Epiphanius (310/320-403): If God remains ceaselessly in his ingenerate nature, as you have said, but the nature of God is eternal and in ceaseless possession of its rank, not because of something else but because it is God in his very essence and eternity in its very essence, then, if you call the Offspring “endless,” he must surely be coessential with God. For you have turned around and granted the Son the title on convincing natural grounds. Frank Williams, trans., The Panarion of Epiphanius of Salamis, Books II and III (Sects 47-80, De Fide), 76. Against Anomoeans, 21,2 (Leiden: E.J. Brill, 1994), p. 521.
Greek text: Εἰ ἀτελευτήτως καὶ ἀπαύστως ὁ θεὸς διαμένει, ὡς ἔφης, ἐν ἀγεννήτῳ φύσει, φύσις δὲ θεοῦ ἀΐδιος, ἀτελευτήτως ἔχουσα τὸ ἀξίωμα, οὐ διά τι ἕτερον, ἀλλὰ διὰ τὸ αὐτόθεον καὶ αὐτοαΐδιον, ἆρά γε καὶ τὸ γέννημα ὁμοούσιον ἔσται, εἰ παρὰ σοὶ τὸ τοῦ ἀτελευτήτου εἴληφεν ὄνομα, ὡς παλιμβόλως τῷ υἱῷ χαρίσασθαι, πιθανῶς ἐφυσιολόγησας. Adversus Haereses, Liber II, Tom. II, LXXVI, §21, PG 42:557C.

Epiphanius (310/320-403): Hence, on the exact analogy, it will make no difference if we assume this of Christ as well. For surely, even though Christ, who is mind in himself, shared the human mind as he shared flesh and blood and had the human soul, he was not the prisoner of the [human] mind. For if the apostle who had the human mind as his own by nature, and the mind [of Christ] by participation in the gift, benefit and grace, no longer lived in accordance with his own mind but was directed, by a guidance transcending nature, by the mind of Christ, how much more the divine Word! He possessed all perfection in himself and was absolute perfection, absolute God (αὐτόθεος), absolute power, absolute light, and the Completer, or rather, Perfecter, both of the mind and of the whole body, and wrought our salvation in all things by his advent in the flesh. Frank Williams, trans., The Panarion of Epiphanius of Salamis, Books II and III (Sects 47-80, De Fide), 77. Against Dimoerites, called Apolinarians by some, 35,1-2 (Leiden: E.J. Brill, 1994), p. 597.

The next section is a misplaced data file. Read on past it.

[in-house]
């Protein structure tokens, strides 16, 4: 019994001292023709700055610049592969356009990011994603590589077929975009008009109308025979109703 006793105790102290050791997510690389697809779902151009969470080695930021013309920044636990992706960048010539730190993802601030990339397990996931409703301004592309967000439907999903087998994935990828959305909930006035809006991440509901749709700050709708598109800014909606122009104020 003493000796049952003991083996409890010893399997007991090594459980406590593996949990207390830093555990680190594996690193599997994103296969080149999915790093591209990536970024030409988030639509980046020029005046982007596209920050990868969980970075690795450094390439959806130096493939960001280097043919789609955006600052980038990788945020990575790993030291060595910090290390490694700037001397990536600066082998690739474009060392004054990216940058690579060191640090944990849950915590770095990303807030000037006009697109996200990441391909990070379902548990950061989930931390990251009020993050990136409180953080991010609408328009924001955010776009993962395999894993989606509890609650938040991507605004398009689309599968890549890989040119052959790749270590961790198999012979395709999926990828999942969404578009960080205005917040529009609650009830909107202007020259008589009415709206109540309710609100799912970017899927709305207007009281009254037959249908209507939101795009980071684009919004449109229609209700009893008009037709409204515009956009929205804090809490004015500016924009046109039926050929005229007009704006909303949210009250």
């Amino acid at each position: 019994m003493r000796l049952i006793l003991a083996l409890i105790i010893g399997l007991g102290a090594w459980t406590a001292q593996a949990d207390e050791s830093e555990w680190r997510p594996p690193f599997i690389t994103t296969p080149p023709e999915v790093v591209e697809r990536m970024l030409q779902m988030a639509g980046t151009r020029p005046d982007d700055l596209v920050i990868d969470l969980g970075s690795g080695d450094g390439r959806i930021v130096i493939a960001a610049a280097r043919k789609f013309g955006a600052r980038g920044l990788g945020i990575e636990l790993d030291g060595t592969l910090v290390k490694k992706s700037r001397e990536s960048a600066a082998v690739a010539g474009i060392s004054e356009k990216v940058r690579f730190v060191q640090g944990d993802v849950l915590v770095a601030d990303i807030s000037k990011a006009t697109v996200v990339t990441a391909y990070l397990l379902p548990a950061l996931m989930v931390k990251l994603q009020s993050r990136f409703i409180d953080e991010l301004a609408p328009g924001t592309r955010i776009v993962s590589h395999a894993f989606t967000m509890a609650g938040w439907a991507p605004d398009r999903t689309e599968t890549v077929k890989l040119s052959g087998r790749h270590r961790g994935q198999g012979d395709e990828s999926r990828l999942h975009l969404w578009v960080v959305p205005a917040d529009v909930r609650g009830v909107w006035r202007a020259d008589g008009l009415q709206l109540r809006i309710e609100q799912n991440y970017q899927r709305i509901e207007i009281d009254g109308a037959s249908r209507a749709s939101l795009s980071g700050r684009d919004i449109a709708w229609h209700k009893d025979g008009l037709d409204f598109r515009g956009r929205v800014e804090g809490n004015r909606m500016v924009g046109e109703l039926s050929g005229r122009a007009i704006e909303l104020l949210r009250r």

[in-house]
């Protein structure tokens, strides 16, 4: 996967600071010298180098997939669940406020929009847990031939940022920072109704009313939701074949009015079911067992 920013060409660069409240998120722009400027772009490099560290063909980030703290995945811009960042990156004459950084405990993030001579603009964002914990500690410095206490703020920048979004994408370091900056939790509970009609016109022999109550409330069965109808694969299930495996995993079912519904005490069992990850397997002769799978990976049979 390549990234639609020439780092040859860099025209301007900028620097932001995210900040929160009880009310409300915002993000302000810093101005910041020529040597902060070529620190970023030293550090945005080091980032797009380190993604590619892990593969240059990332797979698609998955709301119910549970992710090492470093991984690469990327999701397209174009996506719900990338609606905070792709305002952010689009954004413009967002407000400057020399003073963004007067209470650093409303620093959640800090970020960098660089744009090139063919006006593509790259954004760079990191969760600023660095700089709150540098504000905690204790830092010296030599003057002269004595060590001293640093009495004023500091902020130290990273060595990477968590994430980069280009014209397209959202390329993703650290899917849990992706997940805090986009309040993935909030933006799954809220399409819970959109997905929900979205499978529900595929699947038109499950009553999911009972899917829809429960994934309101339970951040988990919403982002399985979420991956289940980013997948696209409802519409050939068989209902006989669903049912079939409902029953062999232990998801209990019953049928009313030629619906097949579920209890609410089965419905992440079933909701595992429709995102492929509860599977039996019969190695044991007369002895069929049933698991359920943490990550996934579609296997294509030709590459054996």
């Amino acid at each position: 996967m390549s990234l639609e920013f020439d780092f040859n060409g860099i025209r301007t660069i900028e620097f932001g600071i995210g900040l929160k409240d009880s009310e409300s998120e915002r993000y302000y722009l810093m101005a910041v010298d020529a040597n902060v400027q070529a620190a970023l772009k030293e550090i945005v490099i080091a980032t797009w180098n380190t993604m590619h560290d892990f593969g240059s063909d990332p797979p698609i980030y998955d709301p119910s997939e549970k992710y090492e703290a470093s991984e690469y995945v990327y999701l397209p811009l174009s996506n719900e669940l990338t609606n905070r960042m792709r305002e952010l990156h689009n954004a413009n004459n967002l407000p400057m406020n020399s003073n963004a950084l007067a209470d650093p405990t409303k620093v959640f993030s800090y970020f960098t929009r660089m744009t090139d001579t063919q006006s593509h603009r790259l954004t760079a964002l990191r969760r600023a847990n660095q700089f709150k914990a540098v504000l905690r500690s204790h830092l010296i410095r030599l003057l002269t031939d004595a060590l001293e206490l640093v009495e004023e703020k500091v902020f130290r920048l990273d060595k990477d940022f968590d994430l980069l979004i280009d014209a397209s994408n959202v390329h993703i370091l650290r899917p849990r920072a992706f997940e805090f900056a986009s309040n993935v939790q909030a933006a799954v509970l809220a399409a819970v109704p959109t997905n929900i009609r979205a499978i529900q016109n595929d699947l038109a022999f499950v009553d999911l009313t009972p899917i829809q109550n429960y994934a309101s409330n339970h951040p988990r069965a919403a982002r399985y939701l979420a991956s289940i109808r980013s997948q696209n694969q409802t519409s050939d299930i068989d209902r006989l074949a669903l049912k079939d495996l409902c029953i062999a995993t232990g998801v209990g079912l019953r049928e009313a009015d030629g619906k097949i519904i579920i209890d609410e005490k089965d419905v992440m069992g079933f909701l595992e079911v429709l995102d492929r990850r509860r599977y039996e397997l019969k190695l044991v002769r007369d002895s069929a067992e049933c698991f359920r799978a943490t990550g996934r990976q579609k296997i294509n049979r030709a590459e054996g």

Greek text: Ἄρα οὖν οὐδὲν διοίσει ἀπὸ τοῦ κατάντικρυς ὁμοιώματος τὸ καὶ ἐπὶ Χριστοῦ τοῦτο λαμβάνειν, ὅτι Χριστὸς ὢν ἐν ἑαυτῷ νοῦς, εἰ καὶ μετεῖχε νοῦ ἀνθρωπίνου, ὡς καὶ σαρκὸς μετέσχε καὶ αἵματος καὶ ψυχὴν εἶχε τὴν ἀνθρωπείαν, οὐ πάντως ἀπὸ τοῦ νοὸς ᾐχμαλωτεύετο. εἰ γὰρ ὁ κατὰ φύσιν ἴδιον νοῦν κεκτημένος ἀπόστολος τὸν ἀνθρώπινον καὶ τὸν ἐκ συμμετοχῆς δωρεᾶς καὶ χαρίσματος καὶ χάριτος, οὐκέτι κατὰ τὸν νοῦν τὸν ἴδιον ἐπολιτεύετο, ἀλλʼ ὑπερβαινούσῃ τινὶ φύσεως ἀγωγῇ τῷ Χριστοῦ νῷ κατεκοσμεῖτο, πόσῳ γε μᾶλλον ὁ θεὸς λόγος ἐν ἑαυτῷ ἔχων τὴν πᾶσαν τελειότητα, αὐτοτέλειος ὤν, αὐτόθεος ὤν, αὐτοδύναμις, αὐτόνους, αὐτόφως, καὶ τοῦ νοῦ καὶ παντὸς τοῦ σώματος πληρωτὴς ἐγένετο, μᾶλλον δὲ τελειωτής, καὶ ἐν ἅπασι διὰ τῆς αὐτοῦ ἐνσάρκου παρουσίας ἡμῖν τὸ σωτήριον ἐξειργάσατο; Adversus Haereses, Liber III, Tom. II, LXXVII, §35, PG 42:693A-B.